Not complaining, or bashing, just wondering.

PK
I am referring to designs that use chain tension to resist bobbing. The most notable being VPP and DW link. These designs don't really need a shock with a pedal platform or a great deal of low speed compression. The leverage rate can be rising or falling as that is entirely independent. There are coil shocks that are more and less progressive so some will be a better choice for a given linkage rate.

I have never seen a chart showing the chain growth for the newer Norcos. I suspect it is somewhat similar. I own an Aurum and I can say the design does resist pedal bob without relying on excessive dampening. This is somewhat discussed in the following review.

Bike Test: Norco Range 2 Review

This gets back to why I recommend the OP try a different shock. If you have a design that resists bobbing with a platform shock it can be too much and you will lose small bump sensitivity. Most platform shocks still have a platform even when it is supposedly turned off or in the lightest setting. It doesn't mean the design will never for the OPs preferences. It does mean he may not have the best shock for them however.

The OP could also talk to Push and see if they have a tuning solution for his current shock.
 

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Discussion Starter · #6 ·
Mentally if you are not convinced the bike works for you, it will show in your riding.
For sure I agree.


Since you already own the bike and you like the geometry, why not try a different shock? I personally think a coil shock is worth the weight penalty on a 160mm bike. This goes double for a suspension design that has anti-squat characteristics. You might also try a needle bearing kit for the shock eyelets. You might be surprised at how much of a difference both can make
We have a professional shock tuner in town (suspension worx). I have had some work done on my previous Norcos. I also have tried the original shock (RP23) and a DHX air. Honestly I don't see myself buying a coil shock at this time. should be able to get something decent from either of those two shocks.
 

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1. You need to understand there is no perfect suspension system. just a balance of compromises, compromises that you may or may not get on with.

2. It's not as simple as choosing a linkage deign, there is too much scope to change ride characteristics, that there is no definite way a particular linkage design rides.

3. establish exactly what you want from the bike, where you will compromise, what HAS to be good.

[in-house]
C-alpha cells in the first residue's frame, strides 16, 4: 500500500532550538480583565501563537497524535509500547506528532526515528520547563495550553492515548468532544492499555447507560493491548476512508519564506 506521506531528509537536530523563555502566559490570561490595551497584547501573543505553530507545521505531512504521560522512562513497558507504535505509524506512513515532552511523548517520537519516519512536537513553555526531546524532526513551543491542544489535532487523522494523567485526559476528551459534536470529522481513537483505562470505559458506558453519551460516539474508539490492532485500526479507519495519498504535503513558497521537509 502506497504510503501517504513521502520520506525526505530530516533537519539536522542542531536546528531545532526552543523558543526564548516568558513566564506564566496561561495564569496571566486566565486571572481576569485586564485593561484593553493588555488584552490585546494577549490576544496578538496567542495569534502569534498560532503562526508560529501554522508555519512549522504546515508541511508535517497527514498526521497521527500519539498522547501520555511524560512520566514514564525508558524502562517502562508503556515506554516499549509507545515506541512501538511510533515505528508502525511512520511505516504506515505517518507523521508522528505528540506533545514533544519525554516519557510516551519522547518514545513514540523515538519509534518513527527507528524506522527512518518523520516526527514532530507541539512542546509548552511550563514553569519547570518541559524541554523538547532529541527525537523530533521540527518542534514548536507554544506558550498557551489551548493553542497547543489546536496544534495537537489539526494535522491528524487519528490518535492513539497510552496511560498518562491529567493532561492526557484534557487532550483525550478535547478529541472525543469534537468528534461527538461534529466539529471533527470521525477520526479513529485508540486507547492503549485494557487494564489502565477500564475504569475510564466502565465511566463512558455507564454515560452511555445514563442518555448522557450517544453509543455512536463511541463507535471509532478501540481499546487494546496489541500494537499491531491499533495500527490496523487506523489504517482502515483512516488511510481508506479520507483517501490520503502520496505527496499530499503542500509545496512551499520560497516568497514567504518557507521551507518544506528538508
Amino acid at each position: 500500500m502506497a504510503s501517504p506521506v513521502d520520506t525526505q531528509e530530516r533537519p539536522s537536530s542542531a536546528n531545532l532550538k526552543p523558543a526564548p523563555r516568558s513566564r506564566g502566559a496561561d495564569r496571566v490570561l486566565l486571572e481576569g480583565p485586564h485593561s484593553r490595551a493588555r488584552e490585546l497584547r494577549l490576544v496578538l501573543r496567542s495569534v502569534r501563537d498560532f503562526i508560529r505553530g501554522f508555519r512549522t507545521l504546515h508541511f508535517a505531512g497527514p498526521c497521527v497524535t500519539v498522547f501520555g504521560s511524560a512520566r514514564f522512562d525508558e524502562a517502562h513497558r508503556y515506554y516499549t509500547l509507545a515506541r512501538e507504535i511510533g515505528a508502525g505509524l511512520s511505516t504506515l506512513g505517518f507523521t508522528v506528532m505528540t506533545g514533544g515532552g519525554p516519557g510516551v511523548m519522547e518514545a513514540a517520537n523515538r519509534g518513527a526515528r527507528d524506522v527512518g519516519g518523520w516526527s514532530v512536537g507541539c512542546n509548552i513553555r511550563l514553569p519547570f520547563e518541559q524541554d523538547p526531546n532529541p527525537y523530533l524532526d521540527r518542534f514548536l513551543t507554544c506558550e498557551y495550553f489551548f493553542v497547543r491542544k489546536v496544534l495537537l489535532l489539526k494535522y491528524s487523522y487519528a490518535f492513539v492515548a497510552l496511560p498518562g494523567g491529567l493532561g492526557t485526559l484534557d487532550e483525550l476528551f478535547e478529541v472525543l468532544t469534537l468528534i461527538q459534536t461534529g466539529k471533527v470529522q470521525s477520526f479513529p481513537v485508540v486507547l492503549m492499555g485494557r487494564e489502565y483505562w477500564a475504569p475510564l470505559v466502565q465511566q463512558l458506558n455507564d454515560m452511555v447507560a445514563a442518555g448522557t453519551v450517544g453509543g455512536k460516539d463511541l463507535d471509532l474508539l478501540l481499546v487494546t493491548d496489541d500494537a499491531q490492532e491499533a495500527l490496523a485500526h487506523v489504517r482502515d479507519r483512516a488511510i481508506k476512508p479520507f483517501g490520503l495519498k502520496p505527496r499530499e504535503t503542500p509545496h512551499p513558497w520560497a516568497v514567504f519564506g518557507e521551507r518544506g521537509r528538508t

4. easiest way, just demo as many bikes as you can. You might hit upon one that is just right or realise there is no perfect set-up.

5. is your shock set-up correctly?

I just say ride your bike.
 

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I am referring to designs that use chain tension to resist bobbing. The most notable being VPP and DW link. These designs don't really need a shock with a pedal platform or a great deal of low speed compression. The leverage rate can be rising or falling as that is entirely independent. There are coil shocks that are more and less progressive so some will be a better choice for a given linkage rate.

I have never seen a chart showing the chain growth for the newer Norcos. I suspect it is somewhat similar. I own an Aurum and I can say the design does resist pedal bob without relying on excessive dampening. This is somewhat discussed in the following review.

Bike Test: Norco Range 2 Review

This gets back to why I recommend the OP try a different shock. If you have a design that resists bobbing with a platform shock it can be too much and you will lose small bump sensitivity. Most platform shocks still have a platform even when it is supposedly turned off or in the lightest setting. It doesn't mean the design will never for the OPs preferences. It does mean he may not have the best shock for them however.

The OP could also talk to Push and see if they have a tuning solution for his current shock.
I understand your comments / reply 100%. Unfortunately, there is not enough time or space here to go into all the design fluff. There is far more to designs to get good suspension performance, minimal pedal bob and efficient pedaling beyond DW links, VPP, and platform rear dampers.

Thanks for the reply

PK